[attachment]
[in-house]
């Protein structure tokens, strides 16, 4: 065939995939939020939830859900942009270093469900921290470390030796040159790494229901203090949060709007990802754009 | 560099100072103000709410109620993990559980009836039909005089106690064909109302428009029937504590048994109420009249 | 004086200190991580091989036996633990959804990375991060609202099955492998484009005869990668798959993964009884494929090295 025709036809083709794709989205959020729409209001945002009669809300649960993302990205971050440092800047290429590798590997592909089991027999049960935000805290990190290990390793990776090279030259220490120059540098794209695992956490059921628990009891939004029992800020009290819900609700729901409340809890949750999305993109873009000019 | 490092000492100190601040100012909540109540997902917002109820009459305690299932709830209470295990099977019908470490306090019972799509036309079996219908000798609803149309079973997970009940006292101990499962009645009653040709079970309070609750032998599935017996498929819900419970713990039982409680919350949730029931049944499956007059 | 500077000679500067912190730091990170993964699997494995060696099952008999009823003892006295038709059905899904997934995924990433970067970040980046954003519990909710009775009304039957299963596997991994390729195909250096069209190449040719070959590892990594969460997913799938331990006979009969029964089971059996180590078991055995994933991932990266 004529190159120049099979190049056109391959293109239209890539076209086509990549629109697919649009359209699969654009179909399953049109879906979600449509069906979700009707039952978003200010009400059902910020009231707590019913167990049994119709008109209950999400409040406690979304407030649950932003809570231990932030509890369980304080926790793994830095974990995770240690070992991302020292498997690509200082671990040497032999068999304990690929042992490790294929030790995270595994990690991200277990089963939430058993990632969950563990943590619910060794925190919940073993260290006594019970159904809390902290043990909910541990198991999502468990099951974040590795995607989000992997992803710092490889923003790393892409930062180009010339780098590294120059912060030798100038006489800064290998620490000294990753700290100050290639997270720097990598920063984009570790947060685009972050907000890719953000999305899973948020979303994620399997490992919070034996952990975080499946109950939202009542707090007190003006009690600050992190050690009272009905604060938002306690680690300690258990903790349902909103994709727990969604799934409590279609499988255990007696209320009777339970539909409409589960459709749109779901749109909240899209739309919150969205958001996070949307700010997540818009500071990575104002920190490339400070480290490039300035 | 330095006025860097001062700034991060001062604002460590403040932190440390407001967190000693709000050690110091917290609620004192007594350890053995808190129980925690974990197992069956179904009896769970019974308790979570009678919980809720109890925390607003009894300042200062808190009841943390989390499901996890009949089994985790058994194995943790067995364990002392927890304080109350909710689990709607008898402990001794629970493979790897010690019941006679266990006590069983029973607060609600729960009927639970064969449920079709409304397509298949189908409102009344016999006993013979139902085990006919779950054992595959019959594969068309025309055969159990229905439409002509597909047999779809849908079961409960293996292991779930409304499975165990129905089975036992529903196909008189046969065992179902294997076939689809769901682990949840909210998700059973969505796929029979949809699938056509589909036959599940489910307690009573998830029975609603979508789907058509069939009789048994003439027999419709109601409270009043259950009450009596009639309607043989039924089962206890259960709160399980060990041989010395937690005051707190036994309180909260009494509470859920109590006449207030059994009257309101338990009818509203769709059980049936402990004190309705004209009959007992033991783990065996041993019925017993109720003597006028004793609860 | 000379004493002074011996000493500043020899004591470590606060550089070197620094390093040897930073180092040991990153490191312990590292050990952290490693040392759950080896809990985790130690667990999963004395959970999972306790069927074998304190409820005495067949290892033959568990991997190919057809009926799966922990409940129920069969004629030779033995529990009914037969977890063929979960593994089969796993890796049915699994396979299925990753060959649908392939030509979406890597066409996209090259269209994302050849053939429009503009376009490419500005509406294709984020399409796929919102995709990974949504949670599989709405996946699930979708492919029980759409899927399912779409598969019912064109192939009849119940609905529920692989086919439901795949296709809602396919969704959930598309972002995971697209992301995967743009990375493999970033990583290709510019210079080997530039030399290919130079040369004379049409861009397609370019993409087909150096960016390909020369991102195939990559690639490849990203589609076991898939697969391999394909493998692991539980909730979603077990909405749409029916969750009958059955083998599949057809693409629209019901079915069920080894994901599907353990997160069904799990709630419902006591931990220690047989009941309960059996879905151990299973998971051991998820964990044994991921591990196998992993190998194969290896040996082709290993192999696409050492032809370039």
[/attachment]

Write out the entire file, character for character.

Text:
[in-house]
């Protein structure tokens, strides 16, 4: 065939995939939020939830859900942009270093469900921290470390030796040159790494229901203090949060709007990802754009 | 560099100072103000709410109620993990559980009836039909005089106690064909109302428009029937504590048994109420009249 | 004086200190991580091989036996633990959804990375991060609202099955492998484009005869990668798959993964009884494929090295 025709036809083709794709989205959020729409209001945002009669809300649960993302990205971050440092800047290429590798590997592909089991027999049960935000805290990190290990390793990776090279030259220490120059540098794209695992956490059921628990009891939004029992800020009290819900609700729901409340809890949750999305993109873009000019 | 490092000492100190601040100012909540109540997902917002109820009459305690299932709830209470295990099977019908470490306090019972799509036309079996219908000798609803149309079973997970009940006292101990499962009645009653040709079970309070609750032998599935017996498929819900419970713990039982409680919350949730029931049944499956007059 | 500077000679500067912190730091990170993964699997494995060696099952008999009823003892006295038709059905899904997934995924990433970067970040980046954003519990909710009775009304039957299963596997991994390729195909250096069209190449040719070959590892990594969460997913799938331990006979009969029964089971059996180590078991055995994933991932990266 004529190159120049099979190049056109391959293109239209890539076209086509990549629109697919649009359209699969654009179909399953049109879906979600449509069906979700009707039952978003200010009400059902910020009231707590019913167990049994119709008109209950999400409040406690979304407030649950932003809570231990932030509890369980304080926790793994830095974990995770240690070992991302020292498997690509200082671990040497032999068999304990690929042992490790294929030790995270595994990690991200277990089963939430058993990632969950563990943590619910060794925190919940073993260290006594019970159904809390902290043990909910541990198991999502468990099951974040590795995607989000992997992803710092490889923003790393892409930062180009010339780098590294120059912060030798100038006489800064290998620490000294990753700290100050290639997270720097990598920063984009570790947060685009972050907000890719953000999305899973948020979303994620399997490992919070034996952990975080499946109950939202009542707090007190003006009690600050992190050690009272009905604060938002306690680690300690258990903790349902909103994709727990969604799934409590279609499988255990007696209320009777339970539909409409589960459709749109779901749109909240899209739309919150969205958001996070949307700010997540818009500071990575104002920190490339400070480290490039300035 | 330095006025860097001062700034991060001062604002460590403040932190440390407001967190000693709000050690110091917290609620004192007594350890053995808190129980925690974990197992069956179904009896769970019974308790979570009678919980809720109890925390607003009894300042200062808190009841943390989390499901996890009949089994985790058994194995943790067995364990002392927890304080109350909710689990709607008898402990001794629970493979790897010690019941006679266990006590069983029973607060609600729960009927639970064969449920079709409304397509298949189908409102009344016999006993013979139902085990006919779950054992595959019959594969068309025309055969159990229905439409002509597909047999779809849908079961409960293996292991779930409304499975165990129905089975036992529903196909008189046969065992179902294997076939689809769901682990949840909210998700059973969505796929029979949809699938056509589909036959599940489910307690009573998830029975609603979508789907058509069939009789048994003439027999419709109601409270009043259950009450009596009639309607043989039924089962206890259960709160399980060990041989010395937690005051707190036994309180909260009494509470859920109590006449207030059994009257309101338990009818509203769709059980049936402990004190309705004209009959007992033991783990065996041993019925017993109720003597006028004793609860 | 000379004493002074011996000493500043020899004591470590606060550089070197620094390093040897930073180092040991990153490191312990590292050990952290490693040392759950080896809990985790130690667990999963004395959970999972306790069927074998304190409820005495067949290892033959568990991997190919057809009926799966922990409940129920069969004629030779033995529990009914037969977890063929979960593994089969796993890796049915699994396979299925990753060959649908392939030509979406890597066409996209090259269209994302050849053939429009503009376009490419500005509406294709984020399409796929919102995709990974949504949670599989709405996946699930979708492919029980759409899927399912779409598969019912064109192939009849119940609905529920692989086919439901795949296709809602396919969704959930598309972002995971697209992301995967743009990375493999970033990583290709510019210079080997530039030399290919130079040369004379049409861009397609370019993409087909150096960016390909020369991102195939990559690639490849990203589609076991898939697969391999394909493998692991539980909730979603077990909405749409029916969750009958059955083998599949057809693409629209019901079915069920080894994901599907353990997160069904799990709630419902006591931990220690047989009941309960059996879905151990299973998971051991998820964990044994991921591990196998992993190998194969290896040996082709290993192999696409050492032809370039």